Tuesday, March 10, 2015

Pedestaled Boulder

Those who propose that all pedestaled boulders are the result of natural forces should consider this example from Mt. Huron in northern Michigan.  I found this spectacular photo online, and have not been able to contact the fellow who took it.  The support stones are all angular with flat bottoms, and the boulder is, I believe, less than three feet long, but must weigh hundreds of pounds.


Norman

6 comments :

Tim MacSweeney said...

I right clicked the image and chose the "Search Google for this Image" option, ended up at the Aquatic Microbes Blog where I found " For the afternoon I decided to do some exploring. I hear there is a dolmen on top of Huron Mountain. So what is a Dolmen? Well I’m getting mixed answers but it seems to be related to ancient Celtic or Viking civilizations. Yes, apparently both made it to MI!!!! Way before good old Chris."

pwax said...

It is a beautiful photo.

pwax said...

The right side of the boulder is flaked; bringing the upper front corner of the rock into a point. It is reasonable to wonder: is this was part of the function?

Tim MacSweeney said...

Makes it look a little zoomorphic - did you look at the other side in the link back to the original? https://aquaticmicrobes.files.wordpress.com/2012/07/summer2012-036.jpg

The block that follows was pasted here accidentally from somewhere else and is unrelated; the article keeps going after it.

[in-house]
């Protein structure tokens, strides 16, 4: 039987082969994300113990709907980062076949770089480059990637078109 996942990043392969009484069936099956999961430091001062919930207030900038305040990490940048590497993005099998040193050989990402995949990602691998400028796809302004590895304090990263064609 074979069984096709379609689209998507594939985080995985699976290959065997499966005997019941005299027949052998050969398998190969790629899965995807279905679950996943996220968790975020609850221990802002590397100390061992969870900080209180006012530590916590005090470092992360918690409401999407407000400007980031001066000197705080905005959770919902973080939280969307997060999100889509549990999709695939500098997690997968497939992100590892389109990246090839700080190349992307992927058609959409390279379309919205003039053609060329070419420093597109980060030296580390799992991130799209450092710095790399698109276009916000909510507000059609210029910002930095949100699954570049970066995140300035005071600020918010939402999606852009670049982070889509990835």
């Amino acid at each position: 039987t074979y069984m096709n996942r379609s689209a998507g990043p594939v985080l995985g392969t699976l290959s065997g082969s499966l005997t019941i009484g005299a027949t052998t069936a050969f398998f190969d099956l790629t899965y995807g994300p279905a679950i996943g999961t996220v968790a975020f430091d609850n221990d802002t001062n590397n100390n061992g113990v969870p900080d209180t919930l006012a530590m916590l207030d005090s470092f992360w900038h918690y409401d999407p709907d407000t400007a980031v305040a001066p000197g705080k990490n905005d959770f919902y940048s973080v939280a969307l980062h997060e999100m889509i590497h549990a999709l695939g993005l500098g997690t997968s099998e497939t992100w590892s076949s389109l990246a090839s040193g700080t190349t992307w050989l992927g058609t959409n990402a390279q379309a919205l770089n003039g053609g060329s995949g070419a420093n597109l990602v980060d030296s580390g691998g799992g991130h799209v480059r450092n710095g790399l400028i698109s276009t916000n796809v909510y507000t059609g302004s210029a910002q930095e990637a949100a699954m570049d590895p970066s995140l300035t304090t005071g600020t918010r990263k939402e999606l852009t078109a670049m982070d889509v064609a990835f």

Tommy Hudson said...

Interesting rock. I would love to see it in person. If it is 3' long and on average 2' square, that is approximately 12 cubic feet of stone. A good average for a cubic foot of stone is 150 lbs. that would make the stone's weight approximately 1800 lbs. What I'm thinking, is how was it done? My first thought is some sort of lever(s) and fulcrum(s) arrangment, with 7-8 people involved. The fulcrum(s) may still be laying nearby. As usual, I wonder where the nearest body of water is located in relation to the stone? Is this a staging area for _________? I also noticed the shadow of the stone gives a "projectile point" image if viewed from the top. Is it pointing to something, or is the direction of the point important? Could be. I noticed the land around the rock appears to fall away in all directions. Is it pointing to a higher elevation nearby? Pointing toward the rising/setting sun? Solstice? Interesting site.

Tommy Hudson said...

I forgot to mention that the light appears to be in the afternoon. With the shadow directly below and parallel to the rock's length, that would make it pointing west, or the setting sun. I could be 180 degrees wrong, but that would still make it pointing in a sun related direction, which of course, is east, or the rising sun. Cool site.